No Ordinary People
Walter Hooper met C.S. Lewis in Oxford, England at The Kilns in June of 1963. I met Walter Hooper this summer at that same place-The Kilns-C.S. Lewis's Oxford home. As a young man, Walter traveled across the pond to meet the author who had deeply influenced and inspired him. As a middle-aged woman, I, too, traveled across that same pond to study the author who had deeply influenced and inspired me. Yet, I received a treasure I never expected when I arrived...I met Walter Hooper!
At age 83, Walter Hooper is a gentleman in the truest sense. He is mannerly and articulate, charming and witty. A native North Carolinian now living in Oxford, England, he is soft-spoken and has the most delightful Southern accent-with a tinge of jolly old England mixed in!
I gathered with a group of fellow Lewis cronies at The Kilns in Oxford as part of the C.S. Lewis Summer Institute. We sipped tea and had the privilege of listening to Walter share so many stories about his time with Lewis.
So much about this man struck me. He knew Lewis personally, he knew Lewis's works intimately, he was a friend to Warnie, Lewis's brother, and to several of "The Inklings." I could go on and on. But, after listening to this lovely man share story after story, what struck me in my deep place was his deference. For over 40 years, Walter has dedicated himself to preserving and promoting C.S. Lewis's work as a literary executor and trustee for the estate of C.S. Lewis. He has edited about 30 pieces of Lewis's work posthumously. I'm convinced many people might not even know C.S. Lewis as well as they do if not for Walter's work and loyalty. Yet, I bet most people don't even know the name "Walter Hooper." As he shared, he showed such genuine affection for Lewis and everything he said was uttered with respect. As our group gathered around him, riveted by each word he spoke, he sought no praise, nor did he solicit interest in himself. It was as if he received personal satisfaction as he generously shared stories and insights (many of which I am certain he was sharing for the millionth time), just to make us love Jack as much as he did. But, I don't think his deference was solely that of an admirer. It was as if Walter saw the value in a life-in Lewis's life and in each life. Maybe he really took to heart what C.S. Lewis wrote in The Weight of Glory:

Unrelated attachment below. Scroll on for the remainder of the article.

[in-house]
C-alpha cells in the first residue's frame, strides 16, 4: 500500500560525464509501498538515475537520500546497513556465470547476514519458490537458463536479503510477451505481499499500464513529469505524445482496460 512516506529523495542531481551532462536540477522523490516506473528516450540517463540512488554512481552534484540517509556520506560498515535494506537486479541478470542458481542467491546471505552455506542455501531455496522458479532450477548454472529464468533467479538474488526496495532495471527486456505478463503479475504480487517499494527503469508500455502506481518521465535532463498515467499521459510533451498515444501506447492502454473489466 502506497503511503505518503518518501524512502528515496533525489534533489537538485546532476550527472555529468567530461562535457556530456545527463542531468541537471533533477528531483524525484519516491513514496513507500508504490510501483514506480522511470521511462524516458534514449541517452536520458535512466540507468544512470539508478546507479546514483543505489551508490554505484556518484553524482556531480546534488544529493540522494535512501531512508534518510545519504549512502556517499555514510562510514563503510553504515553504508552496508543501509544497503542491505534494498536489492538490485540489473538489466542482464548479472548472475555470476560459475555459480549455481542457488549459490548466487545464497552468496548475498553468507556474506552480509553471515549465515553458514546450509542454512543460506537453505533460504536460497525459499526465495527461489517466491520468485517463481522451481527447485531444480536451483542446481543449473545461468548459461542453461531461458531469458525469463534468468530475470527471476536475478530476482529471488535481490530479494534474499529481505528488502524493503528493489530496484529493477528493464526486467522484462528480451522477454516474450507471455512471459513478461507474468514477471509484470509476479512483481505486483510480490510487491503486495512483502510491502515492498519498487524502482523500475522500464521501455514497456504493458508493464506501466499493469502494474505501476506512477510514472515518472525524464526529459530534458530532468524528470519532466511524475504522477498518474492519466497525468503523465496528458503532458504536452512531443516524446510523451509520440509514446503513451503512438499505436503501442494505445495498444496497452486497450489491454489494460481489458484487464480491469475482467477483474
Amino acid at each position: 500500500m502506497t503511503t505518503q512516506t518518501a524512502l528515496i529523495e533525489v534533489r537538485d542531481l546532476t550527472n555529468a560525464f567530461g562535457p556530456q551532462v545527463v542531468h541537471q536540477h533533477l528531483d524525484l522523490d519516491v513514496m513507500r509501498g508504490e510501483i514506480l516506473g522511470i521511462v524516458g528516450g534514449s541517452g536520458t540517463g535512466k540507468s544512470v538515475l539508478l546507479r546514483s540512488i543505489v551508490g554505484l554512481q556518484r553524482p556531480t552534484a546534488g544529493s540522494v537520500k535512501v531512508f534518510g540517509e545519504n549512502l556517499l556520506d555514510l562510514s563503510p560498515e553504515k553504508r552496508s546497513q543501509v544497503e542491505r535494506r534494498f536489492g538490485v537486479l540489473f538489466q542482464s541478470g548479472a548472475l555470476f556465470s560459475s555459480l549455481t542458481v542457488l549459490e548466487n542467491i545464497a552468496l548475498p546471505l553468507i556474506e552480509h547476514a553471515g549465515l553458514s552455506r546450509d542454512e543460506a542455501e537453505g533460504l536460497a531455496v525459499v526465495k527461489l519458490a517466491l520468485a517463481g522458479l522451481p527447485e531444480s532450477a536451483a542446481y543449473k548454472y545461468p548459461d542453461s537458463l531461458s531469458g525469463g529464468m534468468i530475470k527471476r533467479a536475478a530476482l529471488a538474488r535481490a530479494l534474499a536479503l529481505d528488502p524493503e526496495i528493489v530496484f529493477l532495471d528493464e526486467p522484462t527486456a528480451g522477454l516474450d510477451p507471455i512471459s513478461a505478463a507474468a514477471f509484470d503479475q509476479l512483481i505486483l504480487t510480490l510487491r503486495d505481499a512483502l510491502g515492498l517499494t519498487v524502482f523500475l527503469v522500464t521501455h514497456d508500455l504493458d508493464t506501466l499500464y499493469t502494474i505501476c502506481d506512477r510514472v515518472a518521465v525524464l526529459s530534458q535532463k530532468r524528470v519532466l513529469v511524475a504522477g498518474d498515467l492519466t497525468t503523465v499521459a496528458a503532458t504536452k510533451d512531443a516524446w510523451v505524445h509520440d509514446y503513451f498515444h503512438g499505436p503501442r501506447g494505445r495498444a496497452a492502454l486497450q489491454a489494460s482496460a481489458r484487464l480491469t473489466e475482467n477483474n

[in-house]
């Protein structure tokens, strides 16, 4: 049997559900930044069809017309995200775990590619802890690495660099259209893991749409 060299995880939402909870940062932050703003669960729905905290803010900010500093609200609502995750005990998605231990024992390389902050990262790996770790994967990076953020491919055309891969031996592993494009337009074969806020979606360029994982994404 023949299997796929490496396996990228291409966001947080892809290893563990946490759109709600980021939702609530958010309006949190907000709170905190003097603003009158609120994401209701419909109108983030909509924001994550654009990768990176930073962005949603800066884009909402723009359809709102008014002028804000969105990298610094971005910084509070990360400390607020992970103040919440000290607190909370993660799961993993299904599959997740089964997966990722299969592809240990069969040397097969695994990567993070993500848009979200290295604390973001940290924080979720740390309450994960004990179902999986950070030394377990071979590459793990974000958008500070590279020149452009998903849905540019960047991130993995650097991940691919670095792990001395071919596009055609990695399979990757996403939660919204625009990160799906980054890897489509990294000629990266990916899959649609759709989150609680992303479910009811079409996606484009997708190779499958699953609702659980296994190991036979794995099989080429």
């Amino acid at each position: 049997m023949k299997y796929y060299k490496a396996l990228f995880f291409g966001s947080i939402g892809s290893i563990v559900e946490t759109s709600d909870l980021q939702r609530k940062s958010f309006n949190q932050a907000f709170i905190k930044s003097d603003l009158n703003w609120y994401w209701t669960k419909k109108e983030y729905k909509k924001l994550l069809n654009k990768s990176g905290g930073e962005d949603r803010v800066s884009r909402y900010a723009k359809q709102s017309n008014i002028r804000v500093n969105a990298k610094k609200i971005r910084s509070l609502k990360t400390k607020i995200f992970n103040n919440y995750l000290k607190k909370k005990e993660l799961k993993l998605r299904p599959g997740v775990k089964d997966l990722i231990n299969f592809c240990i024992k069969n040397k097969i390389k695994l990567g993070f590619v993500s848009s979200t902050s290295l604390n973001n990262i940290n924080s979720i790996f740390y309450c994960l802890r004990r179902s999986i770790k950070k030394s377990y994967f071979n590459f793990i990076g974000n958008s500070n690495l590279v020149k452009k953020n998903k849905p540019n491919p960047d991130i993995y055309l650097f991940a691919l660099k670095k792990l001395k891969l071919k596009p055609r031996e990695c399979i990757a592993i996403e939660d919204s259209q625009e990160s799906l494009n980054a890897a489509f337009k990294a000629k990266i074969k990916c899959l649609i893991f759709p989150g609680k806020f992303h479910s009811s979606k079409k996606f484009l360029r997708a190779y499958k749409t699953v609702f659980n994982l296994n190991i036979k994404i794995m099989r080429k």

There are no "ordinary" people. You have never talked to a mere mortal. Nations, cultures, arts, civilizations--these are mortal, and their life is to ours as the life of a gnat. But it is immortals that we joke with, work with, marry, snub and exploit--immortal horrors or everlasting splendours...
Next to the Blessed Sacrament itself, your neighbor is the holiest object presented to your senses. If he is your Christian neighbour, he is holy in almost the same way, for in him also Christ vere latitat, the glorifier and the glorified, Glory Himself, is truly hidden.
I don't think Walter saw Lewis as extraordinary solely because he had a brilliant mind. I think he saw him as extraordinary because he was a man within whom the glory of God dwelt. He deferred to him not because he was a world famous author, but because he saw him as "the holiest thing presented to his senses." And honestly, that's how Walter made me feel, too.
There are no ordinary people. I'm not one, you're not one, Lewis wasn't one and Walter isn't one, either.
So, let us "Do nothing from selfishness or empty conceit, but with humility of mind let each of us regard one another as more important than himself; do not merely look out for our own personal interests, but also for the interests of others." (Philippians 2:3-4)
So, how do you perceive the people in your world? Ordinary? Extraordinary? Could you begin to look for the divine--the immortal--in the "ordinary" people you see?
What if your spouse, your child or your most annoying relationship was really the "holiest object presented to your senses" today? How might you treat them differently?
Well, that's what's been percolating in me lately.